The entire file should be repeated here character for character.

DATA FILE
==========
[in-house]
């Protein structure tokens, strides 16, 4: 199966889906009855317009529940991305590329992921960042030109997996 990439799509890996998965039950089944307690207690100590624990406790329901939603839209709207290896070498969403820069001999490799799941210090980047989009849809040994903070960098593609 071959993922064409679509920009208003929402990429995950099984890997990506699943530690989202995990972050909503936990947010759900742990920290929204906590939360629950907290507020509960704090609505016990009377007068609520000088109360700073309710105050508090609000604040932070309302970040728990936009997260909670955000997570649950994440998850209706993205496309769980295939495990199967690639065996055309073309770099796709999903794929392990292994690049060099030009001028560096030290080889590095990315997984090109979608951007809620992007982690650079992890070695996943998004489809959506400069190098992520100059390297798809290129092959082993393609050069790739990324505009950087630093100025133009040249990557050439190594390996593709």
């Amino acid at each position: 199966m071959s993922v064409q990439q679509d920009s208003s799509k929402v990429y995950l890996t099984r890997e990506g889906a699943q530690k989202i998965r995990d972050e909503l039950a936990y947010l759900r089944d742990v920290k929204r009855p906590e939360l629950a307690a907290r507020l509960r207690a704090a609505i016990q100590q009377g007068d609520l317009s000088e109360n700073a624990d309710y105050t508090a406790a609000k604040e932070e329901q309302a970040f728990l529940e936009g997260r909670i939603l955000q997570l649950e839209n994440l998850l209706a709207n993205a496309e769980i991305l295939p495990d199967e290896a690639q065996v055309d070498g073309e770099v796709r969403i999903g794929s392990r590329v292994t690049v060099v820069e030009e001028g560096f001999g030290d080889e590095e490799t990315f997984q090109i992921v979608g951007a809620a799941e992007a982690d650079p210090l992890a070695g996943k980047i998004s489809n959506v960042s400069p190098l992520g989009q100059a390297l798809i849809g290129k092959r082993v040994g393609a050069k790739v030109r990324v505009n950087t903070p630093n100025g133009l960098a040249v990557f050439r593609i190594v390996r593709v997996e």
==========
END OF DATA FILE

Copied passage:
[in-house]
């Protein structure tokens, strides 16, 4: 199966889906009855317009529940991305590329992921960042030109997996 990439799509890996998965039950089944307690207690100590624990406790329901939603839209709207290896070498969403820069001999490799799941210090980047989009849809040994903070960098593609 071959993922064409679509920009208003929402990429995950099984890997990506699943530690989202995990972050909503936990947010759900742990920290929204906590939360629950907290507020509960704090609505016990009377007068609520000088109360700073309710105050508090609000604040932070309302970040728990936009997260909670955000997570649950994440998850209706993205496309769980295939495990199967690639065996055309073309770099796709999903794929392990292994690049060099030009001028560096030290080889590095990315997984090109979608951007809620992007982690650079992890070695996943998004489809959506400069190098992520100059390297798809290129092959082993393609050069790739990324505009950087630093100025133009040249990557050439190594390996593709």
């Amino acid at each position: 199966m071959s993922v064409q990439q679509d920009s208003s799509k929402v990429y995950l890996t099984r890997e990506g889906a699943q530690k989202i998965r995990d972050e909503l039950a936990y947010l759900r089944d742990v920290k929204r009855p906590e939360l629950a307690a907290r507020l509960r207690a704090a609505i016990q100590q009377g007068d609520l317009s000088e109360n700073a624990d309710y105050t508090a406790a609000k604040e932070e329901q309302a970040f728990l529940e936009g997260r909670i939603l955000q997570l649950e839209n994440l998850l209706a709207n993205a496309e769980i991305l295939p495990d199967e290896a690639q065996v055309d070498g073309e770099v796709r969403i999903g794929s392990r590329v292994t690049v060099v820069e030009e001028g560096f001999g030290d080889e590095e490799t990315f997984q090109i992921v979608g951007a809620a799941e992007a982690d650079p210090l992890a070695g996943k980047i998004s489809n959506v960042s400069p190098l992520g989009q100059a390297l798809i849809g290129k092959r082993v040994g393609a050069k790739v030109r990324v505009n950087t903070p630093n100025g133009l960098a040249v990557f050439r593609i190594v390996r593709v997996e």